Pompeii Archaeological Site
One of the most captivating archaeological sites in the world, Pompeii is a city frozen in time. The ancient Roman metropolis was sealed under a layer of volcanic stone by the eruption of Mt. Vesuvius in AD 79, which preserved it for millennia. Today, you can explore the ghostly ruins, including temples, baths, villas, and shops.
Pompeii may be a stark reminder of the destructive power of volcanoes, but it’s also a virtual photograph of daily life more than 2,000 years ago. From the grooves worn into the streets by passing carriages to the soaring temples in the Forum, from the humble food stalls to the villas decorated with frescoes and mosaics—there’s no site that offers a more engrossing experience of life in an ancient Roman city than Pompeii.
Visiting the UNESCO World Heritage Site with a guide is vital, as the ruins can be hard for the untrained eye to interpret. Join a private or small-group walking tour that includes skip-the-line tickets. Or, opt for a tour that pairs a visit to Pompeii with a stop at nearby Herculaneum. Other popular day tours combine Pompeii with Sorrento and Positano on the Amalfi Coast or with a jaunt to the top of Mt. Vesuvius.
Things to Know Before You Go
Pompeii is a must for archaeology buffs, but interesting for other travelers as well.
Kids will enjoy exploring with a guide who knows how to make the site compelling to younger travelers.
Almost all of the ruins are outdoors, so dress appropriately for the weather.
Some areas of the site are accessible to wheelchairs.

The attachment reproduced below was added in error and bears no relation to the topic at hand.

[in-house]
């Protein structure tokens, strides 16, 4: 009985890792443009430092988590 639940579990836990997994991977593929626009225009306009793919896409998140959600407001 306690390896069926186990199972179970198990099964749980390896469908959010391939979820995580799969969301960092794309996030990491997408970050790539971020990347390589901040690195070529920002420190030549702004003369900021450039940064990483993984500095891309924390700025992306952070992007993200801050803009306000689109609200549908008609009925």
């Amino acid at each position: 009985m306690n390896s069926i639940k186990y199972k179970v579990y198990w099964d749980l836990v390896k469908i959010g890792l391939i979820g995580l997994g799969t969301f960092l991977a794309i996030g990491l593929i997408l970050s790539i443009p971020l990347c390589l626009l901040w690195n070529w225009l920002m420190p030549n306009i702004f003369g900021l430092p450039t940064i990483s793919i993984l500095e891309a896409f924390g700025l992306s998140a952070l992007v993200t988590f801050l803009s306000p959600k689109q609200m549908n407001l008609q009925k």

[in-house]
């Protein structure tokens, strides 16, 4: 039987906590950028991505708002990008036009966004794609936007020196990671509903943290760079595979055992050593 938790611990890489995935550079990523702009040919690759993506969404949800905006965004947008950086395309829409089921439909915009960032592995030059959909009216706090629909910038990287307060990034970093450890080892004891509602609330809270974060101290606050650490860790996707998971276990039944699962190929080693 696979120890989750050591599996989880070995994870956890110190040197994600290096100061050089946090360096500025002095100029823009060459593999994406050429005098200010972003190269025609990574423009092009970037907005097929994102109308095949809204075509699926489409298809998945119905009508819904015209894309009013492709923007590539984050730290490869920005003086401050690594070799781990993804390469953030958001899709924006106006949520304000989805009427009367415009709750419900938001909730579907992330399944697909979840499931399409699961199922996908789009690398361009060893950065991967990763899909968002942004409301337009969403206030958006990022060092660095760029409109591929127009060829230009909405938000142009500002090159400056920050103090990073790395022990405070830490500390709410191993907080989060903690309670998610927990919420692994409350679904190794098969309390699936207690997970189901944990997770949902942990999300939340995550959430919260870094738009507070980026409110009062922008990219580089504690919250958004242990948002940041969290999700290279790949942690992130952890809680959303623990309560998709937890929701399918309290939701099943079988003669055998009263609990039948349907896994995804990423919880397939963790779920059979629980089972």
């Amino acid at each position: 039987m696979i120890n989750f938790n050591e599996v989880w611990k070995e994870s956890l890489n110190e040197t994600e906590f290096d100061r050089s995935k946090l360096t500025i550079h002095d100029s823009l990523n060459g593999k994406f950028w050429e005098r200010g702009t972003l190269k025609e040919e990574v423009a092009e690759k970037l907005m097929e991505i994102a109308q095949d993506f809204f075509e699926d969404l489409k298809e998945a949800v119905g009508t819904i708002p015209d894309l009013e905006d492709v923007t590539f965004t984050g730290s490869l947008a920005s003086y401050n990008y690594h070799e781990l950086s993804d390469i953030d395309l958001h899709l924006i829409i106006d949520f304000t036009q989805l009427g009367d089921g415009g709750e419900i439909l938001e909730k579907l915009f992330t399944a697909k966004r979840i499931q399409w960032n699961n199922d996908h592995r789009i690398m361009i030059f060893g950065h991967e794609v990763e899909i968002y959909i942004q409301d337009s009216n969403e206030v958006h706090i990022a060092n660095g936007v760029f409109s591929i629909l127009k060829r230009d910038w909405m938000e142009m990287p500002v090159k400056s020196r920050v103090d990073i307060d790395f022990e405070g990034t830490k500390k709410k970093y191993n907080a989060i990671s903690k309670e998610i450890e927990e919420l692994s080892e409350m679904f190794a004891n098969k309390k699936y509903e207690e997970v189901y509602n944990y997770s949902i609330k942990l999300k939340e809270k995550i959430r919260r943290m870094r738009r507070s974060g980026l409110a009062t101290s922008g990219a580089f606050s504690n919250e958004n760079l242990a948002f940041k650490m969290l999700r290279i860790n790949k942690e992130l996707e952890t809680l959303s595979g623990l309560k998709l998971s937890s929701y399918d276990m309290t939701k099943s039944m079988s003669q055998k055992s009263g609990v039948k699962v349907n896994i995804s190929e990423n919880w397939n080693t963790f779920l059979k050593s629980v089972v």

New portions of the site are excavated and opened to the public each year.
How to Get There
Located at the foot of Mt. Vesuvius just south of Naples, Pompeii is easiest to get to on a day tour from Sorrento, the Amalfi Coast, Capri, Naples, or Rome.
When to Get There
Pompeii is open every day. As the site is almost entirely outdoors, avoid visiting during summer’s scorching midday. Time your tour for early morning or late afternoon, or go in spring or fall.
Pompeii wasn’t the only city buried by the volcanic fallout from Mt. Vesuvius. The nearby town of Herculaneum was also destroyed, but rather than being buried in burning stone like Pompeii, Herculaneum was sealed in a layer of volcanic ash and mud. Therefore, in Herculaneum, unlike in Pompeii, 2-story buildings, wooden furniture, and even food in household kitchens was preserved. Ideally, choose a tour that visits both Pompeii and Herculaneum.
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